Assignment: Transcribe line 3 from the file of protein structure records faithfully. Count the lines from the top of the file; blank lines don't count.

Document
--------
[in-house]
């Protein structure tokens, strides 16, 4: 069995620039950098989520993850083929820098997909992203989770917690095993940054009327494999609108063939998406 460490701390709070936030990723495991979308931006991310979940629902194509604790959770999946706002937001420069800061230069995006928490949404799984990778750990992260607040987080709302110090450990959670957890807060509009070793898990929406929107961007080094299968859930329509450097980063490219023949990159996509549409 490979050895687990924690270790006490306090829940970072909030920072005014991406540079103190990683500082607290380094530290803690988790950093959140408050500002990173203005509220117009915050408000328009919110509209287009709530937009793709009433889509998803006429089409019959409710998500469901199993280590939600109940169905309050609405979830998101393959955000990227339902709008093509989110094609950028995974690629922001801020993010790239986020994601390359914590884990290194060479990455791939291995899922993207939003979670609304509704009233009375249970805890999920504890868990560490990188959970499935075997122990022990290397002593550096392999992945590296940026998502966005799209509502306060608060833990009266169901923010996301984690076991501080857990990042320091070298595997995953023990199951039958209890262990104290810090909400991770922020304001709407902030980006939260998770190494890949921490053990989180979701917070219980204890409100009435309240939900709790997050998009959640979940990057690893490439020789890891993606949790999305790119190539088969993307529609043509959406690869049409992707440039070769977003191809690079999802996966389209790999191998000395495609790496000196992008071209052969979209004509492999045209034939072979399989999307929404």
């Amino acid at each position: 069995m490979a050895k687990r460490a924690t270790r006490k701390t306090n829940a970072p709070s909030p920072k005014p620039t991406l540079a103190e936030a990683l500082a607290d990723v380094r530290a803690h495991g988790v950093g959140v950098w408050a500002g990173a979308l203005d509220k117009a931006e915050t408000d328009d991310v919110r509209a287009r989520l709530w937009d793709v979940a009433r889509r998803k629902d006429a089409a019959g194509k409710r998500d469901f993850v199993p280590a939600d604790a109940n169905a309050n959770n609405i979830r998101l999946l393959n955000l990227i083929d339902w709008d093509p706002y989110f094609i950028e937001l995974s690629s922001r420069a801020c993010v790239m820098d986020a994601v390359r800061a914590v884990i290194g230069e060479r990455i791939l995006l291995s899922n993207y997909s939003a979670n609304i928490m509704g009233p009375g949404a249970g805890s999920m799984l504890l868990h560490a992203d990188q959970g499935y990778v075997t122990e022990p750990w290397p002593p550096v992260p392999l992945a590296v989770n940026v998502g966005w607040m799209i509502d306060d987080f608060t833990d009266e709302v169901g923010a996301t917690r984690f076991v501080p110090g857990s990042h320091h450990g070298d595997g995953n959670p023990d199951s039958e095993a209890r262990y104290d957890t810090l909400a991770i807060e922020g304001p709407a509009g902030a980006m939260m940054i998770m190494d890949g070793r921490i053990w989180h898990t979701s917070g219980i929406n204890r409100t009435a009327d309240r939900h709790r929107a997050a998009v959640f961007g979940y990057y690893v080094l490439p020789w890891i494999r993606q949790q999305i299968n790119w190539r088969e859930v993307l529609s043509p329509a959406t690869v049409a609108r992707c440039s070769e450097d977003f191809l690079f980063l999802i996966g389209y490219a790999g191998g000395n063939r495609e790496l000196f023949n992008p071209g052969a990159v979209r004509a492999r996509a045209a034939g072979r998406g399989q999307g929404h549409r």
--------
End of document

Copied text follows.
């Amino acid at each position: 069995m490979a050895k687990r460490a924690t270790r006490k701390t306090n829940a970072p709070s909030p920072k005014p620039t991406l540079a103190e936030a990683l500082a607290d990723v380094r530290a803690h495991g988790v950093g959140v950098w408050a500002g990173a979308l203005d509220k117009a931006e915050t408000d328009d991310v919110r509209a287009r989520l709530w937009d793709v979940a009433r889509r998803k629902d006429a089409a019959g194509k409710r998500d469901f993850v199993p280590a939600d604790a109940n169905a309050n959770n609405i979830r998101l999946l393959n955000l990227i083929d339902w709008d093509p706002y989110f094609i950028e937001l995974s690629s922001r420069a801020c993010v790239m820098d986020a994601v390359r800061a914590v884990i290194g230069e060479r990455i791939l995006l291995s899922n993207y997909s939003a979670n609304i928490m509704g009233p009375g949404a249970g805890s999920m799984l504890l868990h560490a992203d990188q959970g499935y990778v075997t122990e022990p750990w290397p002593p550096v992260p392999l992945a590296v989770n940026v998502g966005w607040m799209i509502d306060d987080f608060t833990d009266e709302v169901g923010a996301t917690r984690f076991v501080p110090g857990s990042h320091h450990g070298d595997g995953n959670p023990d199951s039958e095993a209890r262990y104290d957890t810090l909400a991770i807060e922020g304001p709407a509009g902030a980006m939260m940054i998770m190494d890949g070793r921490i053990w989180h898990t979701s917070g219980i929406n204890r409100t009435a009327d309240r939900h709790r929107a997050a998009v959640f961007g979940y990057y690893v080094l490439p020789w890891i494999r993606q949790q999305i299968n790119w190539r088969e859930v993307l529609s043509p329509a959406t690869v049409a609108r992707c440039s070769e450097d977003f191809l690079f980063l999802i996966g389209y490219a790999g191998g000395n063939r495609e790496l000196f023949n992008p071209g052969a990159v979209r004509a492999r996509a045209a034939g072979r998406g399989q999307g929404h549409r």